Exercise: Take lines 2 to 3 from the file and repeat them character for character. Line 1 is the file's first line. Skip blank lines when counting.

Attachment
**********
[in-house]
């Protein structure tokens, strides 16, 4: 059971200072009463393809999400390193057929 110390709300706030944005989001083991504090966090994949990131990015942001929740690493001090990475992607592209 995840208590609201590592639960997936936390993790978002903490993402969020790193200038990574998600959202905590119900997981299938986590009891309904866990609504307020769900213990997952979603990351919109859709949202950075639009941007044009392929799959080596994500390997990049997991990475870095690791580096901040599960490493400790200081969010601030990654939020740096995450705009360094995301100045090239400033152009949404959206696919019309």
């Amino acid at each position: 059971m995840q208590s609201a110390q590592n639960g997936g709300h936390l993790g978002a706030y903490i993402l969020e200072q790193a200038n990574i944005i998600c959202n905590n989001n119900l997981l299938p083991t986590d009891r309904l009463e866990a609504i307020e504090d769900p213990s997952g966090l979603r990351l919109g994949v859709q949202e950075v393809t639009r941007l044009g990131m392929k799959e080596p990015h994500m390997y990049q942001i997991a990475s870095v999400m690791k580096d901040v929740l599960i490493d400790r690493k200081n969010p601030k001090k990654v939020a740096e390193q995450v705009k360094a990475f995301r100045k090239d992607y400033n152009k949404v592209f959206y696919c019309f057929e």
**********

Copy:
């Protein structure tokens, strides 16, 4: 059971200072009463393809999400390193057929 110390709300706030944005989001083991504090966090994949990131990015942001929740690493001090990475992607592209 995840208590609201590592639960997936936390993790978002903490993402969020790193200038990574998600959202905590119900997981299938986590009891309904866990609504307020769900213990997952979603990351919109859709949202950075639009941007044009392929799959080596994500390997990049997991990475870095690791580096901040599960490493400790200081969010601030990654939020740096995450705009360094995301100045090239400033152009949404959206696919019309």
């Amino acid at each position: 059971m995840q208590s609201a110390q590592n639960g997936g709300h936390l993790g978002a706030y903490i993402l969020e200072q790193a200038n990574i944005i998600c959202n905590n989001n119900l997981l299938p083991t986590d009891r309904l009463e866990a609504i307020e504090d769900p213990s997952g966090l979603r990351l919109g994949v859709q949202e950075v393809t639009r941007l044009g990131m392929k799959e080596p990015h994500m390997y990049q942001i997991a990475s870095v999400m690791k580096d901040v929740l599960i490493d400790r690493k200081n969010p601030k001090k990654v939020a740096e390193q995450v705009k360094a990475f995301r100045k090239d992607y400033n152009k949404v592209f959206y696919c019309f057929e």